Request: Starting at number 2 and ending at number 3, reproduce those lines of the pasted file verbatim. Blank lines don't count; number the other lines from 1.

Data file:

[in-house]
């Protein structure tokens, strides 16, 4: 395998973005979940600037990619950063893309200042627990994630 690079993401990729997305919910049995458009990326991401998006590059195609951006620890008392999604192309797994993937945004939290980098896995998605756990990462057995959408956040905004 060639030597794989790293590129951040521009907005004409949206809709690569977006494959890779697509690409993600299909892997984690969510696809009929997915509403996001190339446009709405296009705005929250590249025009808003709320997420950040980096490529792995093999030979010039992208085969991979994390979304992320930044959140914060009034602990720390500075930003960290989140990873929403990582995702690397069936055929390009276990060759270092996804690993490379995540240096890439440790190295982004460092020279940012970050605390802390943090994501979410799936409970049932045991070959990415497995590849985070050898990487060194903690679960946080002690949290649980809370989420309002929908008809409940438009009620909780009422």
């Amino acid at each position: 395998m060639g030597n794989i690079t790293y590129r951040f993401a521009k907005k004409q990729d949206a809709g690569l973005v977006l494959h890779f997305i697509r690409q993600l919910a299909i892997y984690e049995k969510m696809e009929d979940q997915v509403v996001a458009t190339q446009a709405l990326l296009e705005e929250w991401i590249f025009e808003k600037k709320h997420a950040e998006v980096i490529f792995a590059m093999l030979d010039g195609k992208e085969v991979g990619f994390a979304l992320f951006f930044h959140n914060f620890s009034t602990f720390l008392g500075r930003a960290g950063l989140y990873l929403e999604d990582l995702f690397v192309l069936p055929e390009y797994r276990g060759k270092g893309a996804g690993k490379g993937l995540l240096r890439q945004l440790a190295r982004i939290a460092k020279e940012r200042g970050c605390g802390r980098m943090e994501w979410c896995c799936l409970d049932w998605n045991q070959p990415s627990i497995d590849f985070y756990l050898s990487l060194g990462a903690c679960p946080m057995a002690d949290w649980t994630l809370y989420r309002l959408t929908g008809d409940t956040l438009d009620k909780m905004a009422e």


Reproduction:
């Protein structure tokens, strides 16, 4: 395998973005979940600037990619950063893309200042627990994630 690079993401990729997305919910049995458009990326991401998006590059195609951006620890008392999604192309797994993937945004939290980098896995998605756990990462057995959408956040905004 060639030597794989790293590129951040521009907005004409949206809709690569977006494959890779697509690409993600299909892997984690969510696809009929997915509403996001190339446009709405296009705005929250590249025009808003709320997420950040980096490529792995093999030979010039992208085969991979994390979304992320930044959140914060009034602990720390500075930003960290989140990873929403990582995702690397069936055929390009276990060759270092996804690993490379995540240096890439440790190295982004460092020279940012970050605390802390943090994501979410799936409970049932045991070959990415497995590849985070050898990487060194903690679960946080002690949290649980809370989420309002929908008809409940438009009620909780009422």
């Amino acid at each position: 395998m060639g030597n794989i690079t790293y590129r951040f993401a521009k907005k004409q990729d949206a809709g690569l973005v977006l494959h890779f997305i697509r690409q993600l919910a299909i892997y984690e049995k969510m696809e009929d979940q997915v509403v996001a458009t190339q446009a709405l990326l296009e705005e929250w991401i590249f025009e808003k600037k709320h997420a950040e998006v980096i490529f792995a590059m093999l030979d010039g195609k992208e085969v991979g990619f994390a979304l992320f951006f930044h959140n914060f620890s009034t602990f720390l008392g500075r930003a960290g950063l989140y990873l929403e999604d990582l995702f690397v192309l069936p055929e390009y797994r276990g060759k270092g893309a996804g690993k490379g993937l995540l240096r890439q945004l440790a190295r982004i939290a460092k020279e940012r200042g970050c605390g802390r980098m943090e994501w979410c896995c799936l409970d049932w998605n045991q070959p990415s627990i497995d590849f985070y756990l050898s990487l060194g990462a903690c679960p946080m057995a002690d949290w649980t994630l809370y989420r309002l959408t929908g008809d409940t956040l438009d009620k909780m905004a009422e």